The Clayton Theatre in Dagsboro, Delaware
CDS screens documentary on intellectual disabilities across Delaware The Center presented Intelligent Lives, a film seeking to challenge perceptions of intellectual disability, in each county. By following the everyday lives of three young adults with intellectual disabilities, it illustrated the opportunities and challenges present during and after the transition from high school to postsecondary education and the workforce.
Rebecca Streets-Montagna, Donna Hopkins, Ian Snitch and Bill Sullivan pose in front of hotel where Ian was hired to work.
Internship program helps students with disabilities earn jobs at Newark businesses This feature story highlights the internship and employment preparation opportunities available to students in CDS’s Career and Life Studies Certificate (CLSC), a two-year postsecondary program for young adults with intellectual disabilities. It focuses on three recent CLSC graduates, Catherine Lin, Mike Massello and Ian Snitch, all of whom were hired by the employers they interned with. The students and their supporters emphasize how the positions have helped them grow and become more confident.
CDS Director Beth Mineo
CDS director to Delaware lawmakers: Medicaid coverage for adult dental care would improve health outcomes, lower costs CDS Director Beth Mineo told a state Senate committee considering expanding Medicaid dental coverage to adults that doing so would bring about healthier outcomes by making oral health care affordable to people with disabilities. The committee reported out the bill, which now awaits a Senate vote.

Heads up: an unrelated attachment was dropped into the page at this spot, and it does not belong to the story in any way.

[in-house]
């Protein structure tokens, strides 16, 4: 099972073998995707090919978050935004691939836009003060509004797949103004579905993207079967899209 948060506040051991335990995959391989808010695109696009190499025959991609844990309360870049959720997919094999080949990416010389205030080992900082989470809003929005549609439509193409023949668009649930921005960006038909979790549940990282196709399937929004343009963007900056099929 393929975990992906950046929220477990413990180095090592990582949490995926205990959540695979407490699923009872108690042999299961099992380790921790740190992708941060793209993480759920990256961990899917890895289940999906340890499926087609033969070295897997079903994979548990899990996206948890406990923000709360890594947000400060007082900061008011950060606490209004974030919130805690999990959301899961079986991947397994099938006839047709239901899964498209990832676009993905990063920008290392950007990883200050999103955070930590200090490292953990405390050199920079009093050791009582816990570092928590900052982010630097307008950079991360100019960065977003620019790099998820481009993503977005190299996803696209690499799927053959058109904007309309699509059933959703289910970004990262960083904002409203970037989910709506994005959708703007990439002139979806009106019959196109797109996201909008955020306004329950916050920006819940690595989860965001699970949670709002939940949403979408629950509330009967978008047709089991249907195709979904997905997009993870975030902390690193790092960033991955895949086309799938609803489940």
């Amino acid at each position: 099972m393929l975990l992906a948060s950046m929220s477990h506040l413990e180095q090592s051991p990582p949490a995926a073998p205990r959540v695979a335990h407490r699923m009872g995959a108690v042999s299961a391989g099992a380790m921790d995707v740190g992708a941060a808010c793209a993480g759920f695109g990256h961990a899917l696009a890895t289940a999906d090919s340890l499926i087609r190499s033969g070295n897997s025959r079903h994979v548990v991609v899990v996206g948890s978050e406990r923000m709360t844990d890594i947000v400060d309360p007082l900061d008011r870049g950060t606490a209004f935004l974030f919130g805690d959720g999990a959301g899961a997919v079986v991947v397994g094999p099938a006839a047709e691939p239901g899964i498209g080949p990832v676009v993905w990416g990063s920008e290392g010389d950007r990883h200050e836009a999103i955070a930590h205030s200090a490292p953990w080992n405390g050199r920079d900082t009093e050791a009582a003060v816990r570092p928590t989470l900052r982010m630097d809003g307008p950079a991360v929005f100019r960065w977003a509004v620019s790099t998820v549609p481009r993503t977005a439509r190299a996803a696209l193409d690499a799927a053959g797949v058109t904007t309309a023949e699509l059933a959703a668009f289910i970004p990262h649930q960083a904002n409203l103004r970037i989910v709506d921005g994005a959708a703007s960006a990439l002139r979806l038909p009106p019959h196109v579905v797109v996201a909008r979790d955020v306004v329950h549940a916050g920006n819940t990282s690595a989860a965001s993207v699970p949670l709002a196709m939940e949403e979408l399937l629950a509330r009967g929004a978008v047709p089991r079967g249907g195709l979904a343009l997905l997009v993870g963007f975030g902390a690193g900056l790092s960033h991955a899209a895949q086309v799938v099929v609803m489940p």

Terri Hancharick and her daughter Brigitte Hancharick
Guardianship alternative enables adults with disabilities to make life decisions Panelists at a CDS event illuminated Delaware’s supported decision-making agreement, a legal process that enables an adult with a disability to affirm his or her right to make decisions about medical care, finance and other significant matters and identify trusted advisors.
Megan and Josh Desilet speak about their daughter's experience with hippotherapy at CDS's April Lunchtime Learning event
Making strides: panelists cite benefits of equine therapy Individuals with disabilities often can build core strength through hippotherapy, a treatment strategy for physical, occupational and speech therapy clients, said speakers at CDS’s Lunchtime Learning presentation on Thursday. An occupational therapist explained the process is tied to horses’ consistent, symmetrical gait, and the parents of a four-year-old client highlighted their daughter’s improved coordination, balance and self-confidence. A UD professor said few studies have focused on hippotherapy’s effects on individuals with developmental disabilities, but the existing data show benefits to sensory processing and social skills.